We're No. 1

Houston again anointed the most diverse city in the U.S. by new report

Houston is once again the most diverse city in America, says a new report. Photo by Zview/Getty Images

Diversity is currently at the forefront of the U.S. conversation, as anti-Asian hate crimes have spiked nearly 150 percent in 2021 and the Derek Chauvin trial currently broils in Minneapolis.

But now, a new study sheds some good news on the Bayou City, as Houston has once again claimed its title as the most diverse city in America. Finance website WalletHub released its report on 2021's Most Diverse Cities in America, and Houston tops out not only as the most diverse city, but also as the most diverse big city in the U.S.

To crown the diversity champion, WalletHub compared the profiles of more than 500 of the largest cities across five major diversity categories: socioeconomic, cultural, economic, household, and religious.

The annual report drills down into metrics and creates a point system on items such as industry diversity, income, age, religious affiliation, education, language, worker class, and marital status.

Towards that end, here's a breakdown of Houston's rankings (with 1 equaling most diverse and 250 equaling "average"):

  • 49th – educational-attainment diversity
  • 40th – racial and ethnic diversity
  • 26th – linguistic diversity
  • 246th – birthplace diversity
  • 15th – industry diversity
  • 173rd – occupational diversity
  • 228th – marital-status diversity

While not standing out in any one particular measurable, Houston narrowly edged out Jersey City, New Jersey with an overall diversity score of 71.87; Jersey City scored a 71.7. The next major city behind Houston is New York City at No. 3 (71.59).

Dallas follows closely behind at No. 4 overall and a ranking of 71.52. Dallas scored best in religious diversity (43rd overall) and cultural diversity (43rd overall), followed by socioeconomic diversity (68th), household diversity (159), and economic diversity (190).

Elsewhere in Texas, Arlington follows at No. 8 overall and a score of 71.19. The city scored best in cultural diversity (38) and religious diversity (90), followed by socioeconomic diversity (111), economic diversity (117), and household diversity (237).

Fort Worth comes in at No. 25 and a score of 70.12. It scored best in cultural diversity (60), followed by socioeconomic diversity (95), economic diversity (119), religious diversity (161), and household diversity (245).

Meanwhile, Austin ranked 38th overall with a score of 69.67. The Capital City scored an impressive No. 3 overall in socioeconomic diversity, followed by cultural diversity (74), household diversity (192), economic diversity (205), and religious diversity (253).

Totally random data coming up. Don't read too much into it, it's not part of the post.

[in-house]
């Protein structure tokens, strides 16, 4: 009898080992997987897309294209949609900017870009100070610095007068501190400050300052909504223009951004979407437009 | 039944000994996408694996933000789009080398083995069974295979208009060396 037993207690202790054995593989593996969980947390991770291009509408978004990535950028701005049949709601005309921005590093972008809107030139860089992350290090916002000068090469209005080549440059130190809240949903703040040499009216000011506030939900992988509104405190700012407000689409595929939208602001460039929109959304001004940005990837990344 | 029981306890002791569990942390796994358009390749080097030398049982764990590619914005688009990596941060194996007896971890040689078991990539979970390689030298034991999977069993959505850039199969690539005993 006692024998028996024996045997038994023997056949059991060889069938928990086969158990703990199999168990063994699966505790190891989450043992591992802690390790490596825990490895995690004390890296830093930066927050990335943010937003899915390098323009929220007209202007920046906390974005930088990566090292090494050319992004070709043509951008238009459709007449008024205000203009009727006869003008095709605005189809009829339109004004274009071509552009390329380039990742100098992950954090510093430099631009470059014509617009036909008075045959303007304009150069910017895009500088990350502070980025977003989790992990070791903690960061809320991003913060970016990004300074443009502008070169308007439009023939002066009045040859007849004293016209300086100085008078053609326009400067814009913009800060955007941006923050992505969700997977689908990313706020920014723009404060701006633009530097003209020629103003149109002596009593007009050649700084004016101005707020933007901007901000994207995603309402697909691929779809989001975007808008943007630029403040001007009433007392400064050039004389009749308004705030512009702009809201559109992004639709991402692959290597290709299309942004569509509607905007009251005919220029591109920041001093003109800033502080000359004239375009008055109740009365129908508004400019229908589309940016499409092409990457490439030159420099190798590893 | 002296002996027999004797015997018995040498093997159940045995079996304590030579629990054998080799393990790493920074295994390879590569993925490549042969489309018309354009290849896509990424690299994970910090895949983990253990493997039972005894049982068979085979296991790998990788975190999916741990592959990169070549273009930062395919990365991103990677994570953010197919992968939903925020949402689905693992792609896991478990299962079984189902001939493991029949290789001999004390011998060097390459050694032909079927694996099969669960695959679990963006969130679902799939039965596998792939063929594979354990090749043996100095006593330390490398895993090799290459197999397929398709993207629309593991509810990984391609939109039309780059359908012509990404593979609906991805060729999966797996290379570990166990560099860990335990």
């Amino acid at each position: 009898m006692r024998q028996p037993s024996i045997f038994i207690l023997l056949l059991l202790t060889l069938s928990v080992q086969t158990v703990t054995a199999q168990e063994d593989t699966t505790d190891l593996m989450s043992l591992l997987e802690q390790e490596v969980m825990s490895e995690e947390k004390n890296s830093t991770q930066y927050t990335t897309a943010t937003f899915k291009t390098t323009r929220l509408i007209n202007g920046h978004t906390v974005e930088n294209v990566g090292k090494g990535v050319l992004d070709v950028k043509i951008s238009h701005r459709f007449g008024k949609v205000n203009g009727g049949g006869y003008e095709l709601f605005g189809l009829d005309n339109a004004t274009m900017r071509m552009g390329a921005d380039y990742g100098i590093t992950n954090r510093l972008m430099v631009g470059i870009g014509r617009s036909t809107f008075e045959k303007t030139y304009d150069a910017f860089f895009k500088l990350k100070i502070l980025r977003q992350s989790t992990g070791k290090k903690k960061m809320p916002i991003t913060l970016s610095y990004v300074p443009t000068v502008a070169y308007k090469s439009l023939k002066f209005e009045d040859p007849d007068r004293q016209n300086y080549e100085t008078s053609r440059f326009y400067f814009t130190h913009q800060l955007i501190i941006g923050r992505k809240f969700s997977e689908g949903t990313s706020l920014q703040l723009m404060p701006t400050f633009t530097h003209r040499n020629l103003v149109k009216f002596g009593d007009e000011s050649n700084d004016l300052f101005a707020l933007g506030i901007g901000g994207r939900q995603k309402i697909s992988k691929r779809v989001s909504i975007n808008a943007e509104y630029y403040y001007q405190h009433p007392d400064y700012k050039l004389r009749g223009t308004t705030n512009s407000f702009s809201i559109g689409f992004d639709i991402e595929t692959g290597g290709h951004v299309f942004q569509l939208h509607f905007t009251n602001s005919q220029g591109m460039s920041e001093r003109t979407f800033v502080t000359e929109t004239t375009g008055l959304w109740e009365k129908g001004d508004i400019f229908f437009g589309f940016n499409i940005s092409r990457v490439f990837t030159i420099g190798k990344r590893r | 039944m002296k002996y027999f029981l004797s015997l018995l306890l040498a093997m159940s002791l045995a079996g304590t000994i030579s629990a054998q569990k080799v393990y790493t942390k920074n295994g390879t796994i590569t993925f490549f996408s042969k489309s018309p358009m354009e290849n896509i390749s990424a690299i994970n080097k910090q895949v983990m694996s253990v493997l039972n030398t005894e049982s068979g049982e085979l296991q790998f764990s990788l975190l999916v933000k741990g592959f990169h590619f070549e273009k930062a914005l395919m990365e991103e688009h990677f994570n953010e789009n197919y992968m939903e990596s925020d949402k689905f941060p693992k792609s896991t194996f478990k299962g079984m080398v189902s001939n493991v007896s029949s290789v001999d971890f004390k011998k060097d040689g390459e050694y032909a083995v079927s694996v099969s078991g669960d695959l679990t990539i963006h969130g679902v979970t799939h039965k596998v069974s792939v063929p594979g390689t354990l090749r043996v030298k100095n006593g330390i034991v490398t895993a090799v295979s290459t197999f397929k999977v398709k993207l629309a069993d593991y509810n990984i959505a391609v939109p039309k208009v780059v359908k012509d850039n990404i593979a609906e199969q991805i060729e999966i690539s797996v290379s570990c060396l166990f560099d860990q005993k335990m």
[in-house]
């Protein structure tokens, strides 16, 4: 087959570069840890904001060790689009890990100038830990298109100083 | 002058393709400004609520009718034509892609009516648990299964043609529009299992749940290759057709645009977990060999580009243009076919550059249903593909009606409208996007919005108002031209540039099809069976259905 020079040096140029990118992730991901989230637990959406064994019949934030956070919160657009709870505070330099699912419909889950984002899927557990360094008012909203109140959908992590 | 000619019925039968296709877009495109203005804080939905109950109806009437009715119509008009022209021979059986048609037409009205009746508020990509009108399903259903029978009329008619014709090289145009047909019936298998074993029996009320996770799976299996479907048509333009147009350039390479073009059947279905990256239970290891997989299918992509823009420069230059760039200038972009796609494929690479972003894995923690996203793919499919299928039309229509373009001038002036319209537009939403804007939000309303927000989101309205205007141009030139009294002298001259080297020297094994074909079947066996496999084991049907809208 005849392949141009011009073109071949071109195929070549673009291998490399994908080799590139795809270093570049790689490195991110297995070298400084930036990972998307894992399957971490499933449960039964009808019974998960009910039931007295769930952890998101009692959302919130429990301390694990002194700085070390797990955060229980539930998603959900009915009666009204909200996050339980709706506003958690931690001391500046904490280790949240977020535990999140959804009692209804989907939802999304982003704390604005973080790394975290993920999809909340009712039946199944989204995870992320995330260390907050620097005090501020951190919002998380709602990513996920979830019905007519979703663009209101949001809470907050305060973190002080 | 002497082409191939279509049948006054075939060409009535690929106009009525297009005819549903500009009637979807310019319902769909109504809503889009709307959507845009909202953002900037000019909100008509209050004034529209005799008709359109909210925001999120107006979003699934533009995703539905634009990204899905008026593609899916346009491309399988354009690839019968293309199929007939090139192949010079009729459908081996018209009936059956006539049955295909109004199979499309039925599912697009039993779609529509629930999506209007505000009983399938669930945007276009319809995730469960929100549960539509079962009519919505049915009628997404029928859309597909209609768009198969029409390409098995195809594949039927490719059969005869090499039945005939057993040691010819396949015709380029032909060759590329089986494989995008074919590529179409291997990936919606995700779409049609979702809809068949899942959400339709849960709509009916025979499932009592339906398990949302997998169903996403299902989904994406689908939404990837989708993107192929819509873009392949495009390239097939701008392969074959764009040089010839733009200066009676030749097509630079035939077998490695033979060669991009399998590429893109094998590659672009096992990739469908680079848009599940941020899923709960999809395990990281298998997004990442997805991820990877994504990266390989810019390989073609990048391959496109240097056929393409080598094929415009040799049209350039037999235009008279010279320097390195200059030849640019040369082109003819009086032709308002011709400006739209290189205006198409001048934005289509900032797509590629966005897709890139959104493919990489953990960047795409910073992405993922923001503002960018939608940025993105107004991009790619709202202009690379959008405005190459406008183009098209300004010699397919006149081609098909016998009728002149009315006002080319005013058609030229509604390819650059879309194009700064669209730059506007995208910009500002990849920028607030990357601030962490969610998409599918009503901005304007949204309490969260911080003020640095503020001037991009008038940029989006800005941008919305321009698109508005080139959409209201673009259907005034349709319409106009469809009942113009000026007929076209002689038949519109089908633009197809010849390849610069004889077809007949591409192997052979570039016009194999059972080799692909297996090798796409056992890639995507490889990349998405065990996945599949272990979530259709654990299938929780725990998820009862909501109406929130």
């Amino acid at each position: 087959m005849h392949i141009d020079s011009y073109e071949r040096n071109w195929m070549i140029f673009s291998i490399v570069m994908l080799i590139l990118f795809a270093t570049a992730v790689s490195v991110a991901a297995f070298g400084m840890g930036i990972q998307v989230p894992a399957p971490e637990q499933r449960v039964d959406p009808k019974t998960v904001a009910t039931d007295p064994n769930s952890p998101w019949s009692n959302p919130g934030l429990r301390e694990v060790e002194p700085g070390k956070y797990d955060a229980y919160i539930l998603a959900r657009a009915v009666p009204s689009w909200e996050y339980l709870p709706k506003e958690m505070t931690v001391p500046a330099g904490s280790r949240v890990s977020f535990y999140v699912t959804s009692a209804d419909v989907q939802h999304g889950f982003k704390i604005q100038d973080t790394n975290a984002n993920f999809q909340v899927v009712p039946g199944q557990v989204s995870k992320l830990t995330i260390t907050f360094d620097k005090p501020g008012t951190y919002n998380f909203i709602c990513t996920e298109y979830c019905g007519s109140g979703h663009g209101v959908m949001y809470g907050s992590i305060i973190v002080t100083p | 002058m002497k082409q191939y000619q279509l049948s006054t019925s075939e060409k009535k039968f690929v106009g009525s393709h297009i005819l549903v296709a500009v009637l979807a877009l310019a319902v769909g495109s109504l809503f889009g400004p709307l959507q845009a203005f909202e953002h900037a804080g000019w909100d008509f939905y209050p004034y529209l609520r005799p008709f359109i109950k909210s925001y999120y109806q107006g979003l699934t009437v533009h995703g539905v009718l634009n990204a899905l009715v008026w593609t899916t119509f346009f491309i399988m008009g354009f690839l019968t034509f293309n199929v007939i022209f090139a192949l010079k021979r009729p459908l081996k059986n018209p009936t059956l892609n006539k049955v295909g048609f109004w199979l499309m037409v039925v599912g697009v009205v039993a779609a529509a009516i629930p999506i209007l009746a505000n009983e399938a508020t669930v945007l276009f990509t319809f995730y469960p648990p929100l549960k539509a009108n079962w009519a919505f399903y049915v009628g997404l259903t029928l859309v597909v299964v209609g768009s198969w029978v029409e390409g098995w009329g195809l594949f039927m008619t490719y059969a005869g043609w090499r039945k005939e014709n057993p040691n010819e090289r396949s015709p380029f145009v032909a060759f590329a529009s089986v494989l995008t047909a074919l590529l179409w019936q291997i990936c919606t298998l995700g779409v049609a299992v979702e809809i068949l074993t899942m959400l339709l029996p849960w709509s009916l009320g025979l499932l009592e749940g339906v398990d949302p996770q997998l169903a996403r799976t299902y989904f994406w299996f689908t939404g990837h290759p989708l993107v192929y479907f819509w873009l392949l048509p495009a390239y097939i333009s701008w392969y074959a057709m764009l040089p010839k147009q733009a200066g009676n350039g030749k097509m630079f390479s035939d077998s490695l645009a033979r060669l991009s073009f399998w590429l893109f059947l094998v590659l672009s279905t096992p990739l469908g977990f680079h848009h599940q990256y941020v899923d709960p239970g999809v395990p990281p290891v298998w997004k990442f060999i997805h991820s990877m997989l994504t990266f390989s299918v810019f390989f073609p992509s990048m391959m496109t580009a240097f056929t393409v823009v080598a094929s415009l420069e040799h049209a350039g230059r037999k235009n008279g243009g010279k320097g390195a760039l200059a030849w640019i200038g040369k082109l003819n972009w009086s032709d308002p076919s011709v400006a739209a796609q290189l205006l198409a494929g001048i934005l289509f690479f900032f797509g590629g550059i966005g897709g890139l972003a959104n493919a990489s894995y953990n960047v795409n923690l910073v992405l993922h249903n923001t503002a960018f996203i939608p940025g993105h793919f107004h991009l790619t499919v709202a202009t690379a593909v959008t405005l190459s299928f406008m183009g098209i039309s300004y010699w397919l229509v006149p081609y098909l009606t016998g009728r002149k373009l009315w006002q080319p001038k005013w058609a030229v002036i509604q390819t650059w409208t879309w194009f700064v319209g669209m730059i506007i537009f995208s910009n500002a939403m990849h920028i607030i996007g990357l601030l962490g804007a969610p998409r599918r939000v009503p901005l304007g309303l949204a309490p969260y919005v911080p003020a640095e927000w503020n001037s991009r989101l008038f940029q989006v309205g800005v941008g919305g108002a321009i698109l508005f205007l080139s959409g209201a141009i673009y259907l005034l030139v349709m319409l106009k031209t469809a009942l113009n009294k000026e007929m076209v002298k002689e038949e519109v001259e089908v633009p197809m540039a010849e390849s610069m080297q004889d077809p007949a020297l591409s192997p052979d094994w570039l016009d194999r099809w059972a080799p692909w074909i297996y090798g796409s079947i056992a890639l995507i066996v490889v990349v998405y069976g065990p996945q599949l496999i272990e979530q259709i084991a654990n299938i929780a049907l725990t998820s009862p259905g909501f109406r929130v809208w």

Further down the list is San Antonio at No. 66 overall and a 68.6 score. San Antonio scored best in household diversity (92), followed by religious diversity (102), cultural diversity (137), economic diversity (143), and socioeconomic diversity (205).

Houston's top ranking should come to no surprise to locals. The city topped WalletHub's diversity ranking in 2019.

------

This article originally ran on CultureMap.

Trending News

Building Houston

 
 

Molecule has closed new funding in order to focus on the energy transition. Photo via Getty Images

A Houston startup with a software-as-a-service platform for the energy transition has announced it closed a funding round with participation from a local venture capital.

Molecule closed its $12 million series A, and Houston-based Mercury Fund was among the company's investors. The company has a cloud-based energy trading and risk management solution for the energy industry and supports power, natural gas, crude/refined products, chemicals, agricultural commodities, softs, metals, cryptocurrencies, and more.

"We led the seed round of Molecule upon their formation and are excited to participate in their series A," says Blair Garrou, co-founder and managing director of Mercury, in a news release. "Molecule's success in the ETRM/CTRM industry, especially in relation to electricity and renewables, positions them as the company to beat for the energy transition in the 2020s."

The company will use its new funds to further build out its product as well as introduce offerings to manage renewables credits, according to the release.

"In 2020, we realized that electricity — the growth commodity of the 2020s — represented over half of Molecule's customer base, and we decided to double down," says Sameer Soleja, founder and CEO of Molecule, in the release. "We were also rated the No. 1 SaaS ETRM/CTRM vendor. With this fundraise, we have the fuel to become No. 1 SaaS platform for power and renewables, and then the market leader overall.

"Molecule is ready to power the energy transition," Soleja continues.

Molecule's last round of funding closed in November 2014. The $1.1 million seed round was supported by Mercury Fund and the Houston Angel Network.

Trending News